Com Tam Ba Ghien – The Grand Slam of All Vietnamese Food

By Mark Wiens 13 Comments
Cơm Tấm Ba Ghiền
The Grand Slam meal at Cơm Tấm Ba Ghiền

Are you looking for one of Saigon’s biggest and most delicious meals?

When I was in Vietnam, I ate a lot of delicious meals, like fried chicken and rice, insanely good bowls of noodles, and banh mi sandwiches.

But there was one meal that was the Grand Slam of them all…

Best Vietnamese street food
Grilling pork chops by the masses

Com Tam Ba Ghien

Com Tam Ba Ghien (Cơm Tấm Ba Ghiền) is a well known restaurant in Saigon, probably the most famous place to eat the simple combination of a grilled pork chop over the top of a bed of rice, known in Vietnamese as com tam suon nuong (cơm tấm sườn nướng).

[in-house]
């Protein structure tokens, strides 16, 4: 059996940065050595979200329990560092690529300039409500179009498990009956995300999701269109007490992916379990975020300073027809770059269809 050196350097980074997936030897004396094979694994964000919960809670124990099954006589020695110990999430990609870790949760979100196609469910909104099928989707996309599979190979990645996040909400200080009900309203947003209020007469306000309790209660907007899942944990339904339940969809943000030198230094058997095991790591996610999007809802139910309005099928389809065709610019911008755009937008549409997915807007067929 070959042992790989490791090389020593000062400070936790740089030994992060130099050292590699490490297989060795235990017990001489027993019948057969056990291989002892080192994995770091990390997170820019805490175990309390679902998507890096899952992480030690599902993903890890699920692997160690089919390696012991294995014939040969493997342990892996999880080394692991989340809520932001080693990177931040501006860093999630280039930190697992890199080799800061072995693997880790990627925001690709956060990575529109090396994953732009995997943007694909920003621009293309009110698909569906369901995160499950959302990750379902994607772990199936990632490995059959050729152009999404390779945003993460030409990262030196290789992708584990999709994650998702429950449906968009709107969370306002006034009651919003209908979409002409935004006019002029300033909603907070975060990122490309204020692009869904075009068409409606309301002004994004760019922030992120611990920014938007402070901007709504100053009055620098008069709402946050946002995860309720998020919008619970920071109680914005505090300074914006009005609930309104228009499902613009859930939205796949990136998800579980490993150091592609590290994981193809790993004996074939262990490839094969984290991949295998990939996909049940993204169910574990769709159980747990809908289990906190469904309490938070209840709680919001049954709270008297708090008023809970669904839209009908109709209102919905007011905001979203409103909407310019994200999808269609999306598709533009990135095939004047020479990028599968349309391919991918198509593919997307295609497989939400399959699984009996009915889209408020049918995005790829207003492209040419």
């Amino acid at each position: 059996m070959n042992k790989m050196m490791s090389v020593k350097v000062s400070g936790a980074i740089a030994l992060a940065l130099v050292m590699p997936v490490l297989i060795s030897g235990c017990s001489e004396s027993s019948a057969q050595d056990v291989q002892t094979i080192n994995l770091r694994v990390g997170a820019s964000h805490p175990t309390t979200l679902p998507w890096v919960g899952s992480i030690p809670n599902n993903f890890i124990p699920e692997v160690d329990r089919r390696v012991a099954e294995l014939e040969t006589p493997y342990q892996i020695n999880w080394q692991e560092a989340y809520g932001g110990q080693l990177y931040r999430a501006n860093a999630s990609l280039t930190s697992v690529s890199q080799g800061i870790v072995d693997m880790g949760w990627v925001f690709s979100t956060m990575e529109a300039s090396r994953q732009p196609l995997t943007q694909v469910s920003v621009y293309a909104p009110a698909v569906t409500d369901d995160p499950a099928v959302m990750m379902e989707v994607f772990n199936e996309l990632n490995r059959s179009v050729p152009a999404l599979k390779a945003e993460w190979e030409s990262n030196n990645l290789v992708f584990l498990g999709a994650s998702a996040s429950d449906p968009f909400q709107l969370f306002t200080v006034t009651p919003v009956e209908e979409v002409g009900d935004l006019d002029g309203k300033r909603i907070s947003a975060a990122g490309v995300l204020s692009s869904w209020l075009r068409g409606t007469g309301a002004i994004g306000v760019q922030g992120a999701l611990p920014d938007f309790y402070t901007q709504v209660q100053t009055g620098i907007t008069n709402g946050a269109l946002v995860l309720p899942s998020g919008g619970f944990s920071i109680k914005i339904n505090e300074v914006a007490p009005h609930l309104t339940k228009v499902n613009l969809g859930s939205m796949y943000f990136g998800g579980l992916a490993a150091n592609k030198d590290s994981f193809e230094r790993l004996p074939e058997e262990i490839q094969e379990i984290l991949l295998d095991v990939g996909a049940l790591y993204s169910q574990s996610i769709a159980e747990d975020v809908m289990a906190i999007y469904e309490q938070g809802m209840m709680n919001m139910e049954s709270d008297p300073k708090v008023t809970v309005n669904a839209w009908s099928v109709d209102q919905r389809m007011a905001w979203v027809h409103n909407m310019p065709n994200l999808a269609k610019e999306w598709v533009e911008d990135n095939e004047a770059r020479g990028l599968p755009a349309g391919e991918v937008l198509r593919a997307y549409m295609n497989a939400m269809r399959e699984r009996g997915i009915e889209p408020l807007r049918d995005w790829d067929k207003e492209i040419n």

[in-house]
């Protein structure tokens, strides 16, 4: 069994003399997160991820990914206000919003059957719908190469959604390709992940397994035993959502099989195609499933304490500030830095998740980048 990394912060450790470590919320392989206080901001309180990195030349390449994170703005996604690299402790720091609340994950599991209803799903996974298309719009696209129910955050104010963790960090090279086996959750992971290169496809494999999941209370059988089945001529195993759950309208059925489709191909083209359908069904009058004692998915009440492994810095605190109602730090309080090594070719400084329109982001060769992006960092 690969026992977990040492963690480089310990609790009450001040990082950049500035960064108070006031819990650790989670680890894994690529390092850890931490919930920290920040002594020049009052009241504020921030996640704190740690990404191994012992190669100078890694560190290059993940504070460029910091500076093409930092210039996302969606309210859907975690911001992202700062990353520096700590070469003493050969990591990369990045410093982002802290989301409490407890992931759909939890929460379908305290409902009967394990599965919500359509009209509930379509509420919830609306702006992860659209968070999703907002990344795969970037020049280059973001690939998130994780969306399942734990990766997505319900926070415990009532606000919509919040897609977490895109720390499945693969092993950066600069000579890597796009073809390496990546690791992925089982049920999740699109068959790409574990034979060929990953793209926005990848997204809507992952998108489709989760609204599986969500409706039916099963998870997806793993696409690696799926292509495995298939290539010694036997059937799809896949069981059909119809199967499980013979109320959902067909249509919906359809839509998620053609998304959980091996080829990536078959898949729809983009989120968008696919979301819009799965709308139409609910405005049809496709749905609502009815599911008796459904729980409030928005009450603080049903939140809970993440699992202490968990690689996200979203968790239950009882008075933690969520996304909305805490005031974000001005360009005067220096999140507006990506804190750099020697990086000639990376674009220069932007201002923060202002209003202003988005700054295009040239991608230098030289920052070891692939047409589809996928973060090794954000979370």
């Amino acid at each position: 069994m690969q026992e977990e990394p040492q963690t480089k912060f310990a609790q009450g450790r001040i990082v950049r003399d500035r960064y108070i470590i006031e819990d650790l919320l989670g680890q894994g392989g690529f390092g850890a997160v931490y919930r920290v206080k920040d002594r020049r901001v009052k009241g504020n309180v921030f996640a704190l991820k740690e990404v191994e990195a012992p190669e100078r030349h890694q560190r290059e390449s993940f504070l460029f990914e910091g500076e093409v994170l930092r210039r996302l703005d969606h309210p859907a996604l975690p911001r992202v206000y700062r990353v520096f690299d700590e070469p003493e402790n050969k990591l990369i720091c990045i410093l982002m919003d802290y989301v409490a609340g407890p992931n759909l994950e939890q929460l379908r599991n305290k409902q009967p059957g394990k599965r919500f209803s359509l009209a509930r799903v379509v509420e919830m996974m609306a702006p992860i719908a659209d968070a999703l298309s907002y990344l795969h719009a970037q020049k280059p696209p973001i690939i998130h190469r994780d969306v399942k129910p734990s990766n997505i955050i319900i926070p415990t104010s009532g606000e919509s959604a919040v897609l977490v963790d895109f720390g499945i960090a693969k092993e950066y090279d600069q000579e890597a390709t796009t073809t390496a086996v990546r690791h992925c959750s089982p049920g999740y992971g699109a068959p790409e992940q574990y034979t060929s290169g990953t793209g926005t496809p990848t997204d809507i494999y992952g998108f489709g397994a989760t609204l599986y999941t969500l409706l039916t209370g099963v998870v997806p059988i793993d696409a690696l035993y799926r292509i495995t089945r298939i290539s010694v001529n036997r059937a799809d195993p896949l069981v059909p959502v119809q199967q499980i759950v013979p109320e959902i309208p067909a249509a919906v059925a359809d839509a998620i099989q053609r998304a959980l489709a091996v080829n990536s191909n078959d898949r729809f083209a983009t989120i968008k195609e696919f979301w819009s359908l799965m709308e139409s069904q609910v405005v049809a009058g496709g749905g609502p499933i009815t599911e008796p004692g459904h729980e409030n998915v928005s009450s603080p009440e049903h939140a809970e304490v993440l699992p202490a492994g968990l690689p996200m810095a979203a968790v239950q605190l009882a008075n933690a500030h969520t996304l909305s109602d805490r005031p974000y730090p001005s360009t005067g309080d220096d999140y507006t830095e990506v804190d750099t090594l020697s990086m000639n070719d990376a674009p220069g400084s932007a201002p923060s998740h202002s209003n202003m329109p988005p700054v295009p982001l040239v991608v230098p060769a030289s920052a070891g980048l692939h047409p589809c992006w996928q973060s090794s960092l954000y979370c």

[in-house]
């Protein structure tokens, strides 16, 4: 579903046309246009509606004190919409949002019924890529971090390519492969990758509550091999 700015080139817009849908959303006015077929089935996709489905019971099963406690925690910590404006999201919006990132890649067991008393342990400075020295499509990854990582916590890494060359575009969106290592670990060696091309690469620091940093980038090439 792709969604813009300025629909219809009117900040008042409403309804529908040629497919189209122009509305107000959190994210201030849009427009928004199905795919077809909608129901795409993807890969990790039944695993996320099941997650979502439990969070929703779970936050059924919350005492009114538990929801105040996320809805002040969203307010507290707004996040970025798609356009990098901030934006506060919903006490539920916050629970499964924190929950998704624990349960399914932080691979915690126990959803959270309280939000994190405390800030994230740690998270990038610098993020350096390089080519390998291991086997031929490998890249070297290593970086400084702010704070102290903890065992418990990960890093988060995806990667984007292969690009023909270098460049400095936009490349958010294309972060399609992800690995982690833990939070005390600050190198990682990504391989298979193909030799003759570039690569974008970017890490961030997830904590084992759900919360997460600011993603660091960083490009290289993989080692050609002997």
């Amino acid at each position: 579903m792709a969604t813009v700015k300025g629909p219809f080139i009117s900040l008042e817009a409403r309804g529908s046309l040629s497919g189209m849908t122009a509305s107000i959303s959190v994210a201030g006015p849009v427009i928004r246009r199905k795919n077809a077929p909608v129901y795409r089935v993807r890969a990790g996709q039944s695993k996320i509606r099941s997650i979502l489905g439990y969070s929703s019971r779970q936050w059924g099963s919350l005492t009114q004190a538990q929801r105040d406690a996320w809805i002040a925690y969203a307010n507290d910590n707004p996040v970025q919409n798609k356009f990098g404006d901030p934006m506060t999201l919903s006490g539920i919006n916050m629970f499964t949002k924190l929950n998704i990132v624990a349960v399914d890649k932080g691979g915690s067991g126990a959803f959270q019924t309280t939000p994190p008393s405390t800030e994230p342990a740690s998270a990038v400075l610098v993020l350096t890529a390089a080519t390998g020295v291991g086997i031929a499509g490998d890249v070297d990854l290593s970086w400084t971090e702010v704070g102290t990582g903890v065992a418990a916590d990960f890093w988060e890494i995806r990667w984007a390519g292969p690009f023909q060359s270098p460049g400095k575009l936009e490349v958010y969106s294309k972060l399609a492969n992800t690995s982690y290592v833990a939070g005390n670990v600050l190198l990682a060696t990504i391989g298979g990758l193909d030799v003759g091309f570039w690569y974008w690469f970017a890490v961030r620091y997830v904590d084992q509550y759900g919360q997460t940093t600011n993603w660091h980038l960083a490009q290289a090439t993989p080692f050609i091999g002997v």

It’s one of the most common meals throughout Saigon, and you’ll see it being served at countless little restaurants and street food stalls around the city.

However, no one else in Saigon does it as grand and glorious as Com Tam Ba Ghien (but if you do know a better place, please let me know in the comments below, I would love to try it).

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The glass cabinet display of Vietnamese food

When I asked where I should eat during my trip to Saigon, one of the main places many of you recommended was Com Tam Ba Ghien, saying it was a place I absolutely needed to eat at, and a place that I would love.

During my trip to Saigon, I headed to the restaurant one day, hungry and ready to chow down.

grilled pork
Just look at that pork… isn’t it beautiful!

Walking down the street I could actually smell the aroma of the pork being grilled, far before I ever got there.

If it wasn’t for so many motorbikes in Saigon, I wouldn’t be surprised if you could close your eyes and just walk, following the fragrance of the meat, and eventually find yourself at the restaurant (that’s a joke, but I’m almost serious).

what is broken rice
Freshly steamed com tam, of Vietnamese broken rice

Com tam – broken rice